Firefighters had to decontaminate gear after fire

Medical marijuana production trailer went up in stinky smoke

While it may not look like much of a blaze, firefighters have to be extremely careful when they are called out to a marijuana grow operation because they have no way of knowing what chemicals are in the fertilizer. When they're finished knocking down the fire and mopping up hot spots, fire crews have to thoroughly decontaminate their gear and equipment.

While it may not look like much of a blaze, firefighters have to be extremely careful when they are called out to a marijuana grow operation because they have no way of knowing what chemicals are in the fertilizer. When they're finished knocking down the fire and mopping up hot spots, fire crews have to thoroughly decontaminate their gear and equipment.

100 Mile House Fire-Rescue members were busy last week with three callouts.

The most time-consuming callout was a Feb. 12 fire involving a couple of connected ATCO railers that were being used for a licensed medical marijuana operation.

Fire-Rescue chief Darrell Blades says his department got the callout around 4 p.m. to provide mutual aide to the Lone Butte Fire Department (LBFD) for the fire that was in the 7500 block on highway 24 around two kilometres west of Lone Butte.

The LBFD responded with eight member, an engine and two tenders (water trucks). Fire-Rescue attended with eight members, an engine, a tender and a command vehicle.

Blades says the fire was knocked down from outside the building, but a couple of teams had to enter the building to mop up hotspots because they couldn’t be reached from the outside.

The priority with a grow-op fire is [to fight it from the outside], but we couldn’t effectively reach it from the exterior. We went in very cautiously and carefully.”

The teams were wearing full protective equipment, including self-contained breathing apparatus – all of which had to be decontaminated.

There wasn’t a problem with the blaze – other than it was a grow-op, which are high-risk fires, Blades explains.

Noting they were at the scene for about two-and-a-half hours, the fire chief says they spent just as much time decontaminating their equipment.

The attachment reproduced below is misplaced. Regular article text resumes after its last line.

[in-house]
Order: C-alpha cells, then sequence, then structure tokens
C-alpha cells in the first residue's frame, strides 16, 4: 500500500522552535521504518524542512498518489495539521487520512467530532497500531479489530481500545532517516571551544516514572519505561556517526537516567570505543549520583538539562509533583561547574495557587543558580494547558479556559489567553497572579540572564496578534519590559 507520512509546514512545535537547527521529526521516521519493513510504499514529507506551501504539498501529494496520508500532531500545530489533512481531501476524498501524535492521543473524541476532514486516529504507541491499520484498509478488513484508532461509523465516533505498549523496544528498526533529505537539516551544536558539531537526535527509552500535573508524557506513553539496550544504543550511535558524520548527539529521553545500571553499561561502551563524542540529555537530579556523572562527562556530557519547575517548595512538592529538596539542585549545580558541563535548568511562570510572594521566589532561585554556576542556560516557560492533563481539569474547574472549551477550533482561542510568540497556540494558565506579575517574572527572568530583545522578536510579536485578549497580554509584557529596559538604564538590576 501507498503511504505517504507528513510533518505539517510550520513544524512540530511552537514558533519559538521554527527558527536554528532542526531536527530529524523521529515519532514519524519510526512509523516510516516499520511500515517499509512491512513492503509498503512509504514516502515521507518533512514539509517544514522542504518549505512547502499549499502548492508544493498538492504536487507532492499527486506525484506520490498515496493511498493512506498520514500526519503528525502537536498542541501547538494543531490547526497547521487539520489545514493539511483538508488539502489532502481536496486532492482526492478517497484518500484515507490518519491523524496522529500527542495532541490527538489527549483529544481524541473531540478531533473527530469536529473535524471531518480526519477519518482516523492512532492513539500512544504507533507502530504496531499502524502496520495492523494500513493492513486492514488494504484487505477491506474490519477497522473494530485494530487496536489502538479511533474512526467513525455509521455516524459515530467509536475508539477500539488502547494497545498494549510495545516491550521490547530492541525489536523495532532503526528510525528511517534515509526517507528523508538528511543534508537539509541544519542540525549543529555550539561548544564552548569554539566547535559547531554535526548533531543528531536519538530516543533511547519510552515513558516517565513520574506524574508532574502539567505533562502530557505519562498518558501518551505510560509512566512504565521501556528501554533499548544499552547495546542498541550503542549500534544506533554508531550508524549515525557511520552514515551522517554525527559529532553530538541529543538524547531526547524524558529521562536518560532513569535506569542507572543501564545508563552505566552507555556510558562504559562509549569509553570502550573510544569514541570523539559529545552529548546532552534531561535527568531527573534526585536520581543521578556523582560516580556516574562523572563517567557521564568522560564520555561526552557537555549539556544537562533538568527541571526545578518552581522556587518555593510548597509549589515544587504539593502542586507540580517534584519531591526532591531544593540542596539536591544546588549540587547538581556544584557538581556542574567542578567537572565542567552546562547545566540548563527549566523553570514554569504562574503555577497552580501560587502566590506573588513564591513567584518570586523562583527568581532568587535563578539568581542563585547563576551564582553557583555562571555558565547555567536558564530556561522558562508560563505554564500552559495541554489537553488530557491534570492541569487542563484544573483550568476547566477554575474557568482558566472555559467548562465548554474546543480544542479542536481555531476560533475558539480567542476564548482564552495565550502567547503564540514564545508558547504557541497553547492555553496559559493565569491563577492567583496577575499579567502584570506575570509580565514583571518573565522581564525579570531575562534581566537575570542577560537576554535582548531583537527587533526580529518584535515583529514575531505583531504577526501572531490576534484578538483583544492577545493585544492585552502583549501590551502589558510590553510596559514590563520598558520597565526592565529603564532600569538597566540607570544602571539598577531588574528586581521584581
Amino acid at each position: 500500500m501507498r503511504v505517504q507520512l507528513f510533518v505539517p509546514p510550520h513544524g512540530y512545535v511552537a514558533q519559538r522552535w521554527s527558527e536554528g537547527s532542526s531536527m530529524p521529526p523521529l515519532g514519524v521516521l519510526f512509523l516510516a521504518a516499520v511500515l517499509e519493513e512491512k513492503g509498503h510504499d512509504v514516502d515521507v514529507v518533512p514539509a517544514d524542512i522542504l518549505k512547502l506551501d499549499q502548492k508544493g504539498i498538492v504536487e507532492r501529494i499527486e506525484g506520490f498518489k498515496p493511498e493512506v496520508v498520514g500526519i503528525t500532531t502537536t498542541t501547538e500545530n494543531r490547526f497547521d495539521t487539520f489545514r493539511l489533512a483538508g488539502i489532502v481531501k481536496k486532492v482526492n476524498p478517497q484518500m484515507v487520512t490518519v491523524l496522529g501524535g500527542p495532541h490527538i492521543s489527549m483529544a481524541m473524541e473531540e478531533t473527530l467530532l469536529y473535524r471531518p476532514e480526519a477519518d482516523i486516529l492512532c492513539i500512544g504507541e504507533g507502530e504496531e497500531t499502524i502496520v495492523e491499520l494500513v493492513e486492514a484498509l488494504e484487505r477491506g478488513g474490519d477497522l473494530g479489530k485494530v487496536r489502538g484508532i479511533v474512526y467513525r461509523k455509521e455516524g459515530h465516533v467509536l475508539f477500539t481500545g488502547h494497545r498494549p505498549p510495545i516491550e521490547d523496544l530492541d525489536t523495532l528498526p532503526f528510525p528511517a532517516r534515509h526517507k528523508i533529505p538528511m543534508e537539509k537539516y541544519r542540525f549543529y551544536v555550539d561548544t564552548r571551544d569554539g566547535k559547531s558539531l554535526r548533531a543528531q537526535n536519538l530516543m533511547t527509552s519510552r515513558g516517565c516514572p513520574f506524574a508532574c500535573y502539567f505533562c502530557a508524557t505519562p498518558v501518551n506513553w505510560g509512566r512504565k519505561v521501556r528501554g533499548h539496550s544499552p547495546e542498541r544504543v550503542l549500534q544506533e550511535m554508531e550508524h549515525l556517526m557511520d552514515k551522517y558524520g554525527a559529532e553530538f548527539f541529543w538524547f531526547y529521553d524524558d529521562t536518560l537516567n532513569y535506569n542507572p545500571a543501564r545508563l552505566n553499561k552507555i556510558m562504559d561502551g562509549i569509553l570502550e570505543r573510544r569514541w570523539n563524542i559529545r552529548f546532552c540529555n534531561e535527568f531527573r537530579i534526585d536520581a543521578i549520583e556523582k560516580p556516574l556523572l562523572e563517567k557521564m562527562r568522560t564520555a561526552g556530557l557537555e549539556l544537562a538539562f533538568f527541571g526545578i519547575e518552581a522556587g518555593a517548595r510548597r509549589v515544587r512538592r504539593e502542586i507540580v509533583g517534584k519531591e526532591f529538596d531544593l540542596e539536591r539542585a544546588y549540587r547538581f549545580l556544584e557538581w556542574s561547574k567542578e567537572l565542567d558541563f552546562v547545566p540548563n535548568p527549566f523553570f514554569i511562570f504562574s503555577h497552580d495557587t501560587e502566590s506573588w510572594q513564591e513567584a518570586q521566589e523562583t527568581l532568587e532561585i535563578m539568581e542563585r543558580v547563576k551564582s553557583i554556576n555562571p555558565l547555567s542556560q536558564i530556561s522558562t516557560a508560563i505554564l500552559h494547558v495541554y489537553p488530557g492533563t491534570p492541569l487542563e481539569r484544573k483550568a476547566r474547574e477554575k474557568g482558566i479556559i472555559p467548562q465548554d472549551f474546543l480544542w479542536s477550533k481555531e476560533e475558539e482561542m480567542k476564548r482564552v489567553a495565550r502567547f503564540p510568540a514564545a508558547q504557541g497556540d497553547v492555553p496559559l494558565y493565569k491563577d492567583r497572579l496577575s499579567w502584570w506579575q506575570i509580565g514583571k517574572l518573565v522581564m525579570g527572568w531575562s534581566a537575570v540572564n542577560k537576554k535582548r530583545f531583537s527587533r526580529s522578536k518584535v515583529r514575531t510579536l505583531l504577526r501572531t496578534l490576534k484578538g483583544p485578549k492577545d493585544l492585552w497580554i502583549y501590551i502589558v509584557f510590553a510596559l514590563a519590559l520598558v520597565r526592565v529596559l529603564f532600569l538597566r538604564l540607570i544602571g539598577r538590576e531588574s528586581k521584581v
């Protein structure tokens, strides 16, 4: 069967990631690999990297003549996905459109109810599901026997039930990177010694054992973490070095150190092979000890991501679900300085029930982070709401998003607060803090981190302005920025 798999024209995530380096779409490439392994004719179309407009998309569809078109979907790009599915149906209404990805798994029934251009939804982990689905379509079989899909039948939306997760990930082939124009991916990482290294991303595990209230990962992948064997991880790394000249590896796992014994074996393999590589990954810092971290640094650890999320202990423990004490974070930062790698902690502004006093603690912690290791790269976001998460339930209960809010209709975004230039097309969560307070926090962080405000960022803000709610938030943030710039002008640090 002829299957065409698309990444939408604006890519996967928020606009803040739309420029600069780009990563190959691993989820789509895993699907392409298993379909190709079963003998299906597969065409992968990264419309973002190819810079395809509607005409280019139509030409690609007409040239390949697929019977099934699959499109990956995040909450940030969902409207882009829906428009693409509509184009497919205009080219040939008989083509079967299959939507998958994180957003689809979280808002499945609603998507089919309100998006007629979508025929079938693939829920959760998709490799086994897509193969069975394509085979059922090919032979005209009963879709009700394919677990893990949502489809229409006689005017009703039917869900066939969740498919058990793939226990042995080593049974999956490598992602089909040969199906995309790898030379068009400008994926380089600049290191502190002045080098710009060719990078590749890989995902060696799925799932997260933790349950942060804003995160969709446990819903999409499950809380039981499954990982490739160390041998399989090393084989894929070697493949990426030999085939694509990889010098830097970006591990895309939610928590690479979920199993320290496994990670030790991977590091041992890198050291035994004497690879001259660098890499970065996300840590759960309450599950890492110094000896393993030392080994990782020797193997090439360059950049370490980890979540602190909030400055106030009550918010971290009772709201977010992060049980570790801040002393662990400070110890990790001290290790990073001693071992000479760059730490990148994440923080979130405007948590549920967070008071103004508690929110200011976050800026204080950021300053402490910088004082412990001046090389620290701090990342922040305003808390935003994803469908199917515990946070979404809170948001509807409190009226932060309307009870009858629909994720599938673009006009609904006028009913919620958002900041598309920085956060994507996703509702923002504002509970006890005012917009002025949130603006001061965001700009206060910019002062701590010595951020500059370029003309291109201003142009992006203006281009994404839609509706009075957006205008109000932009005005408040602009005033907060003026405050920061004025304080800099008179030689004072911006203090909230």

We don’t know what chemicals are in the fertilizers and stuff, so we had to thoroughly clean all of our gear and do a mass decontamination of all of our equipment. So, the guys stripped down, put everything in the back of pickup, brought it into town, stripped the equipment apart and washed it all. It’s a big process, but we have to have it decontaminated before we go to the next callout.”

 

Logging truck versus car

The two fire departments were called out just after noon on Feb. 13 for a two-vehicle incident between a logging truck and an automobile on Taylor Lake Road off Highway 24.

Blades notes there wasn’t much to do at the scene because the person was already out of the vehicle when fire crews arrived.

We helped get him into the ambulance, made sure the vehicle was safe and waited until the tow truck came.

When we left the scene, they were getting ready to move stuff, so I don’t think the road would have been closed for too long of a time.”

Noting 100 Mile House Fire-Rescue provides the highway rescue for the entire South Cariboo, Blades says the LBFD went as the responding fire department and 100 Mile went as highway rescue response.

 

Kitchen fire

Around 1 a.m. on Feb. 9, Fire-Rescue responded to a kitchen fire that started on the stove at a Dogwood Crescent home.

Blades adds it appears some burners were left on and it flared to cause some damage to the stove and the microwave fans. The residents were down stairs when it flared up, he adds.

Six members responded to the scene with one engine with a duty officer and one was at the hall. They had it cleaned up quickly, Blades says.

 

 

 

 

 

 

 

 

 

 

 

 

 

 

 

 

 

 

 

 

 

 

100 Mile House Free Press